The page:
View more on these topics

ECB holds rates and avoids QE boost

Mario-Draghi-700x450.jpg

The European Central Bank has decided to keep interest rates on hold at its monetary policy meeting.

The headline rate remains at zero per cent, the deposit rate at negative 0.4 per cent and the marginal lending facility at 0.25 per cent.

It has confirmed its asset purchases will remain unchanged at €80bn a month until March 2017 – or longer if needed.

In the aftermath of the Brexit vote, the ECB stated it was ready to provide additional liquidity if needed, in euro and foreign currencies.

It also confirmed its commitment to price and financial stability by whatever measures were necessary.

Eurozone GDP growth slowed to 0.3 per cent in Q2  after a recovery of 0.5 per cent in the first quarter.

IHS Global chief UK and European economist Howard Archer says the ECB had a basis to expand its monetary stimulus with more quantitative easing but not with an extra cut in interest rates.

Archer says: “Pressure for ECB action has been lifted by the purchasing managers reporting that overall eurozone services and manufacturing output growth eased back to a 19-month low in August and the European Commission reporting that overall business and consumer confidence dipped to a five-month low.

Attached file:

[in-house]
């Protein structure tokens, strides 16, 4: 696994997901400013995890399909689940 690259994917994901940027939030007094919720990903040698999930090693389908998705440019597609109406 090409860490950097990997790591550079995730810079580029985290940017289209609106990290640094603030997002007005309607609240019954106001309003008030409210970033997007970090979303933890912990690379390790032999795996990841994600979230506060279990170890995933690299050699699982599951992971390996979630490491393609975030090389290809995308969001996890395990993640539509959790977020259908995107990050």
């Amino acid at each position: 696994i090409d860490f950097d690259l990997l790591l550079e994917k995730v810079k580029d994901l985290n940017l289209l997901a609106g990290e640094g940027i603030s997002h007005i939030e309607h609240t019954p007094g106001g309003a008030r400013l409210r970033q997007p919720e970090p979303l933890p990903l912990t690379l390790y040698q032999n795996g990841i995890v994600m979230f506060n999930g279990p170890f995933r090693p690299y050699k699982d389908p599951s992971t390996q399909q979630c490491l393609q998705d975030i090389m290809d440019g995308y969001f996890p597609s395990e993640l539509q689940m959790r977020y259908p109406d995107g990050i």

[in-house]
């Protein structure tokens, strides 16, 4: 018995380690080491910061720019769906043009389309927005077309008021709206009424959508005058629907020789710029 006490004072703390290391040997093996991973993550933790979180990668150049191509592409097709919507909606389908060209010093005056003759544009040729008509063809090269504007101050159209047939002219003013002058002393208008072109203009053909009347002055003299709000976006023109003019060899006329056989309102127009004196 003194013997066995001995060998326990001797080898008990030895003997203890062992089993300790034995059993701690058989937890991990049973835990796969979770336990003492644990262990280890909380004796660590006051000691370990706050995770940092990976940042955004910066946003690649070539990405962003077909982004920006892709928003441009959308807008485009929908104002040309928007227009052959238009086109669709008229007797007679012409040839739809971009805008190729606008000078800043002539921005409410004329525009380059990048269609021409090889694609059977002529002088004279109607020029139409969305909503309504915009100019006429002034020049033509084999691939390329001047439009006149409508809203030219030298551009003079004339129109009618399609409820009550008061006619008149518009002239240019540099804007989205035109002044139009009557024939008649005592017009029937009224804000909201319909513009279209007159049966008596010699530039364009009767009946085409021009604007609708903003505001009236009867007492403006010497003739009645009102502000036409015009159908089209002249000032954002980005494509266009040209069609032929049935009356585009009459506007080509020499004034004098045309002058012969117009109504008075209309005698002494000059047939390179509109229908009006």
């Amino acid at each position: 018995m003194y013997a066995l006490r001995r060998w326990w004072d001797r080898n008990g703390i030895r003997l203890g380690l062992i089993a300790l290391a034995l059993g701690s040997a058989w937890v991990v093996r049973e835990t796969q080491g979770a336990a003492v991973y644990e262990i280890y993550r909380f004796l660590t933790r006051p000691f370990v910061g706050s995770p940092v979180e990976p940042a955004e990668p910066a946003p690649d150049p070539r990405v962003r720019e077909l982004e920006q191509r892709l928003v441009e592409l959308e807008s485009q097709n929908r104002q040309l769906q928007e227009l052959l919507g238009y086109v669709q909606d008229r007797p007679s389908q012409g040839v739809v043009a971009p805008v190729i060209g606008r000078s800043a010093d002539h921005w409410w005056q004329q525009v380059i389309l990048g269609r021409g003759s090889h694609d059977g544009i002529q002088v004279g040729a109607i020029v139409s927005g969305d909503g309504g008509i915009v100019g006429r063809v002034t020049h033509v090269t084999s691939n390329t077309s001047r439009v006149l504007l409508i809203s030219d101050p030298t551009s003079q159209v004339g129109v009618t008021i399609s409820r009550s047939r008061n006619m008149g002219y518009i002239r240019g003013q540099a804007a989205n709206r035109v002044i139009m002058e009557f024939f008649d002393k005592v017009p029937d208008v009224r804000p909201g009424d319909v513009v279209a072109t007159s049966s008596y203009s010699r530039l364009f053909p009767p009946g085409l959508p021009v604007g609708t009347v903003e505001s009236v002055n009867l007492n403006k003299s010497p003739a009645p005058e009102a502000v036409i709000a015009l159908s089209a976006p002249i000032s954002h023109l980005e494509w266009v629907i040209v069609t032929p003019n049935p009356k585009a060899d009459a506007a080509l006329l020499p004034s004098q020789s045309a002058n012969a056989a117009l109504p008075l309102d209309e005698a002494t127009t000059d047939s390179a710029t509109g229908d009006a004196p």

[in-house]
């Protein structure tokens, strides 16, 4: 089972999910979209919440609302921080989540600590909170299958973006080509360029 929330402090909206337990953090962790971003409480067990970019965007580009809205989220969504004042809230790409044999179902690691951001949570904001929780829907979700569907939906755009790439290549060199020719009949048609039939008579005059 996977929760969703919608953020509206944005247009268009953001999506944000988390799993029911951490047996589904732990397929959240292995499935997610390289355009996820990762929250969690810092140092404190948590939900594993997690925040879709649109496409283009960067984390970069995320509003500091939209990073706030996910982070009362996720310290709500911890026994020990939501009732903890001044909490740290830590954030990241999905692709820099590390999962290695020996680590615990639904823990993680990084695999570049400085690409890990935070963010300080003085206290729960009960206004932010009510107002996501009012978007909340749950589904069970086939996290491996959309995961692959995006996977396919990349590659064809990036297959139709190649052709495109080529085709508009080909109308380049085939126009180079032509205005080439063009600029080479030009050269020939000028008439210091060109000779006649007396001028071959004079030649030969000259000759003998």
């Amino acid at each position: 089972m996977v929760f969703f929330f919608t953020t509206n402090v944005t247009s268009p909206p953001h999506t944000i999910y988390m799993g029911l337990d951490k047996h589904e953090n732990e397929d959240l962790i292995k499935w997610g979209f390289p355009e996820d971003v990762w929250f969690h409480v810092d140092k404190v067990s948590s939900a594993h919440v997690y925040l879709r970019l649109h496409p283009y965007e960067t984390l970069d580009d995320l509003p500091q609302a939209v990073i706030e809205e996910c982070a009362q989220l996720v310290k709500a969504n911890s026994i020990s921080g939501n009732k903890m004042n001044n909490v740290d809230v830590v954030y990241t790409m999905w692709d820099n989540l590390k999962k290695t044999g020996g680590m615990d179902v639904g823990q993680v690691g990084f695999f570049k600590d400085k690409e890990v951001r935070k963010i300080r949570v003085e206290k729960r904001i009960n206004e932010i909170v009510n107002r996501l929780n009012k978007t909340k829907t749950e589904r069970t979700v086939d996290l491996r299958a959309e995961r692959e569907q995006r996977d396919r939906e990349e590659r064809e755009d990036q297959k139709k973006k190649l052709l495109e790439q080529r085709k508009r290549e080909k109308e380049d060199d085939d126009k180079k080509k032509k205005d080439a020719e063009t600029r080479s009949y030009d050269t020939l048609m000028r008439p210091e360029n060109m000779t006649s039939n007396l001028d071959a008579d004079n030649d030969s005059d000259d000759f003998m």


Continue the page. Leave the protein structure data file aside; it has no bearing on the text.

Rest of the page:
“Meanwhile, eurozone consumer price inflation was only stable at 0.2 per cent in August with core inflation edging down to 0.8 per cent from 0.9 per cent.”

Royal London Asset Management economist Ian Kernohan says: “Although growth forecasts have been trimmed, Mario Draghi did say the ECB did not discuss extending quantitative easing.

“So far the eurozone economy has dodged the Brexit bullet, however growth remains tepid, inflation is far below target and political risks are growing, including potential fallout from the Brexit negotiations.

“We still think the ECB will move to ease policy further, while the Federal Reserve is clearly biased towards tightening monetary policy and raising rates in the future.”

Recommended

How to exploit the ECB’s corporate bond buying

In April the European Central Bank  dripfed investors more details about its corporate bond buying programme, which had caught the market by surprise when it was announced a month earlier. Whether or not the expanded €80bn-a-month asset-buying programme, which already includes government debt and mortgage-backed notes, will achieve its aim of boosting the real economy, corporate […]

Newsletter

News and expert analysis straight to your inbox

Sign up

Comments

    Leave a comment